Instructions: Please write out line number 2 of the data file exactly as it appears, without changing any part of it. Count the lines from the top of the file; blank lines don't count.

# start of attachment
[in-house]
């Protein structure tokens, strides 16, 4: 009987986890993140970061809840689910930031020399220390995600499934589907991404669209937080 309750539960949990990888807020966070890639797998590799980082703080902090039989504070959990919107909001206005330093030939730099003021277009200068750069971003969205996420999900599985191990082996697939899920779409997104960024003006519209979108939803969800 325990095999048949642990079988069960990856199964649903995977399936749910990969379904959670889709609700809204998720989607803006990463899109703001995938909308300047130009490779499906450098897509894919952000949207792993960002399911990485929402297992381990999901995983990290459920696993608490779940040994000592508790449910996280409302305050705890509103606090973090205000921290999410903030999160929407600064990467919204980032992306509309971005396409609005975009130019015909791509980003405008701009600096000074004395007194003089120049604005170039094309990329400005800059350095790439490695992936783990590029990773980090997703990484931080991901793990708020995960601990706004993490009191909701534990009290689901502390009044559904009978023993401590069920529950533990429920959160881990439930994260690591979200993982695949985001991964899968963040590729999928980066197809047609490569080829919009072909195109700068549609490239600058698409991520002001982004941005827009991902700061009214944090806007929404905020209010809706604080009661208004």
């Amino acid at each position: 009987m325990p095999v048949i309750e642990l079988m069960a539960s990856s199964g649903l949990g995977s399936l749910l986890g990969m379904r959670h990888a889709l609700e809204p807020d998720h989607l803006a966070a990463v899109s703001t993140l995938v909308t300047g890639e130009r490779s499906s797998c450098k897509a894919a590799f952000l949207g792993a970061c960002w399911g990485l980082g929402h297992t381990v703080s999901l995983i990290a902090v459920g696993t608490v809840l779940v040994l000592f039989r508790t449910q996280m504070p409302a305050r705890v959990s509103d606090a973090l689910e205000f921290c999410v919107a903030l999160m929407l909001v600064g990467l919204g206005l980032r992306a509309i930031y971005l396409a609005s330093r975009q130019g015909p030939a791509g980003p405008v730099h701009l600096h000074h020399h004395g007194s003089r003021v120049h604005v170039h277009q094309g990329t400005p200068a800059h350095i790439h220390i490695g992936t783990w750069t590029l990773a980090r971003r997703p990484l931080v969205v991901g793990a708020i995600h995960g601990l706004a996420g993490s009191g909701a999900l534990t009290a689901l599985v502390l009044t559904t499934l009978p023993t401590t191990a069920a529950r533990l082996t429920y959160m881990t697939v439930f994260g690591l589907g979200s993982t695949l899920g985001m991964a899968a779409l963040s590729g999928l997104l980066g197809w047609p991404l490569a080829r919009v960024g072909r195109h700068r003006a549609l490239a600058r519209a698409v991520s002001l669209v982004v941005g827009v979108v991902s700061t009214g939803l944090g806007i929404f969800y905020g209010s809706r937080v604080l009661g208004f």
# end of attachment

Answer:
């Protein structure tokens, strides 16, 4: 009987986890993140970061809840689910930031020399220390995600499934589907991404669209937080 309750539960949990990888807020966070890639797998590799980082703080902090039989504070959990919107909001206005330093030939730099003021277009200068750069971003969205996420999900599985191990082996697939899920779409997104960024003006519209979108939803969800 325990095999048949642990079988069960990856199964649903995977399936749910990969379904959670889709609700809204998720989607803006990463899109703001995938909308300047130009490779499906450098897509894919952000949207792993960002399911990485929402297992381990999901995983990290459920696993608490779940040994000592508790449910996280409302305050705890509103606090973090205000921290999410903030999160929407600064990467919204980032992306509309971005396409609005975009130019015909791509980003405008701009600096000074004395007194003089120049604005170039094309990329400005800059350095790439490695992936783990590029990773980090997703990484931080991901793990708020995960601990706004993490009191909701534990009290689901502390009044559904009978023993401590069920529950533990429920959160881990439930994260690591979200993982695949985001991964899968963040590729999928980066197809047609490569080829919009072909195109700068549609490239600058698409991520002001982004941005827009991902700061009214944090806007929404905020209010809706604080009661208004």